Freetown State Forest in Bristol County, MA: apparently it is full of weirdness. It’s in the middle of the Bridgewater Triangle, the Hockamock Swamp abuts it, the Dighton Rock museum is just across I95 on the Taunton River estuary. I’m not especially one for touring the apocryphal weirdness; there’s just so much actual, true weirdness to be had. But with exactly one afternoon available to me amid Thanksgiving to drag a few semi-unwilling members of my family out to some wilderness within range of SW Boston suburbs to celebrate not supporting the capitalist establishment on Black Friday, the Fortean forest was it.
Profile Rock, Assonet, MA. I’m pretty sure that 1902 postcard on the Wikipedia page is completely wrong.
Delightful incidental art on Joshua’s Mountain.
Both of these appear on the same forked beech.
From Profile Rock, looking towards Dighton.
Not pictured: flooded, 350 year old foundations along Payne Rd; ugly, locked concrete building in the shape of a pair of octogonal spectacles which now encloses Dighton Rock; vast fields of solar farms; marina; deer; donkey; Wampanoag ghosts, bigfoot, pterodactyls.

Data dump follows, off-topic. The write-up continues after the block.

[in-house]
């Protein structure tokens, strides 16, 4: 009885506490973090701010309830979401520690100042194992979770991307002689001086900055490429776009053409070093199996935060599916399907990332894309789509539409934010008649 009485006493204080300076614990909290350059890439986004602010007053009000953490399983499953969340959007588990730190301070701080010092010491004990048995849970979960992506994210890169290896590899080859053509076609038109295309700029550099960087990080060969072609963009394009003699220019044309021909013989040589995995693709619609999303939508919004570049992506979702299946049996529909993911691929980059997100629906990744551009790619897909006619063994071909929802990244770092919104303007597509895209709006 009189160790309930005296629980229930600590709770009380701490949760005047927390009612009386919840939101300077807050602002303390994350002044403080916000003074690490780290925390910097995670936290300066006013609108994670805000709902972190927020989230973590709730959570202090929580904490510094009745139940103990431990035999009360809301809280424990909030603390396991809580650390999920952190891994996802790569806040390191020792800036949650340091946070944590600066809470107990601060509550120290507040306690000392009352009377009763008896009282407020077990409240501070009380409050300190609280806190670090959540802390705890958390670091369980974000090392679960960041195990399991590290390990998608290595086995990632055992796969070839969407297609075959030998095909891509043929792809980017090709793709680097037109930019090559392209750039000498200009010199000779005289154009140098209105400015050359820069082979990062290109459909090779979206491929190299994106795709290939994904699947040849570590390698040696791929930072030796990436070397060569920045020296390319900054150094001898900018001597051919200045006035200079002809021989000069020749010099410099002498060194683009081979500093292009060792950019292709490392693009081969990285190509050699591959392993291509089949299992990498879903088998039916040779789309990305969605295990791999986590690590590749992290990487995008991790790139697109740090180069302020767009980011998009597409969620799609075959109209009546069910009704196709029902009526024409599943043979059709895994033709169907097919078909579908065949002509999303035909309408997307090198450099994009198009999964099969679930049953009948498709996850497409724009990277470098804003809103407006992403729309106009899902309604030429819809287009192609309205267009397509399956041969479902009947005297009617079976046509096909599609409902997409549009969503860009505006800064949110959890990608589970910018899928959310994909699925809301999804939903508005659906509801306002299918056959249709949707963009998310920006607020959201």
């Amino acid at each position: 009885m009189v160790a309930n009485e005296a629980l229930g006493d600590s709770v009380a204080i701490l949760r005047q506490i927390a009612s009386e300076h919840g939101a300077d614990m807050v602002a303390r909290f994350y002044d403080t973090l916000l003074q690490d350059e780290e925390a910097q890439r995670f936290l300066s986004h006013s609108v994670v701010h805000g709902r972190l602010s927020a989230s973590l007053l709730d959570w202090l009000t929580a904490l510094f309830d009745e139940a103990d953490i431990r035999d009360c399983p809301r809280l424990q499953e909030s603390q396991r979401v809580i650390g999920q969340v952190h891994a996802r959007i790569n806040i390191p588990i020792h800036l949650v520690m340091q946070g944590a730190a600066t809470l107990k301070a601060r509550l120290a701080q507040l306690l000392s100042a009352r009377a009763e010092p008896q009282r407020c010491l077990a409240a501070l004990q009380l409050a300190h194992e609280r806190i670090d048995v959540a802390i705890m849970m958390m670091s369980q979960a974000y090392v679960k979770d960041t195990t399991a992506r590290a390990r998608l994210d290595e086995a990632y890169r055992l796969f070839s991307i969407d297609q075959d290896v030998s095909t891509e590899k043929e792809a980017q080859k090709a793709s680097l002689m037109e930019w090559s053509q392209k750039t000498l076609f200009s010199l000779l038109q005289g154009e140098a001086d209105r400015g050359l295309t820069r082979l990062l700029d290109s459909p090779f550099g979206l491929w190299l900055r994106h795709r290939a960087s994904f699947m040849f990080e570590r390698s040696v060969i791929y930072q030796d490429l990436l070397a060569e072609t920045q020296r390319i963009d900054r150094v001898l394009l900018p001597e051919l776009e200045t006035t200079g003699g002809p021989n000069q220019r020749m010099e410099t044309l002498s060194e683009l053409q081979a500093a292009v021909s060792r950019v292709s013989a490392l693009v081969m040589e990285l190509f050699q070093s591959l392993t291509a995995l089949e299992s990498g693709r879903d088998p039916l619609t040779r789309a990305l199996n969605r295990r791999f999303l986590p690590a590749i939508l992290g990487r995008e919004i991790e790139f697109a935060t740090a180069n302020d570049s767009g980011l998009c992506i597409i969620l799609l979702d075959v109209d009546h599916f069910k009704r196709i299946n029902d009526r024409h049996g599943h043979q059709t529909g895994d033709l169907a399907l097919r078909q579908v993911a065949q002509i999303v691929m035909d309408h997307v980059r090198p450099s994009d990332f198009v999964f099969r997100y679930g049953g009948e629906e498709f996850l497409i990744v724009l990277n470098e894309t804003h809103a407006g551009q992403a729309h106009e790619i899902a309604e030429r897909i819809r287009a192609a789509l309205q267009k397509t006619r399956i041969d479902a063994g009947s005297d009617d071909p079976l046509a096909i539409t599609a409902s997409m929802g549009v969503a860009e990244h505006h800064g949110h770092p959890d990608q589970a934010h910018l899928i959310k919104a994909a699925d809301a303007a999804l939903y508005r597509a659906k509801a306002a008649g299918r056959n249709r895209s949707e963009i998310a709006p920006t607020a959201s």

It’s an aspect of the nature of light, because it travels uniformly in every direction from the point of its source, that upon encountering any evenly distributed scattering of objects, it produces the illusion of an enclosing sphere. This is perhaps most familiar in the globe that surrounds headlights seen through a rain-fogged window or a distant streetlamp observed through heavily falling snow.
Early fall reminds me of a slightly different manifestation of this same effect. Overcast light, diffused through deciduous forest canopy, strikes thinning, yellow-green leaves in such a way as to transform trunks and branches into arching pillars and a gold-carpted trail through woodland to a corbeled, green-golden cathedral vault, like the grand passage leading through the Emerald City to the doors of the Wizard’s audience chamber.
I live in the land of graveyards now. The dead are everywhere. They don’t even stay behind their wrought-iron fences; anyplace there’s a patch of grass and trees crammed between railroad tracks and the street, they might be there. The other day I found a revolutionary war captain buried under the oaks at the south end of the Arboretum.
This one’s from Forest Hills Cemetery.
Smilacena racemosa, Arnold Arboretum, Jamaica Plain, MA
White flowers in late spring/early summer, berries in late summer. When the berries turn red they do taste kind of treacley–molassesy/woody/fruity, with a tart skin a bit like a concord grape skin in texture and a slick white seed.
Yes, it is actually called that. Because of the white jagged line it sews into its web, which I suppose is for stability, but on the other hand may be there in order to contribute to the already hypnotic effect had by the tattoo on its back depicting the spider’s Lovecraftian collective alien hive-mind deity, Atlach-Nacha, aka Iktomi, aka Xochiquetzal.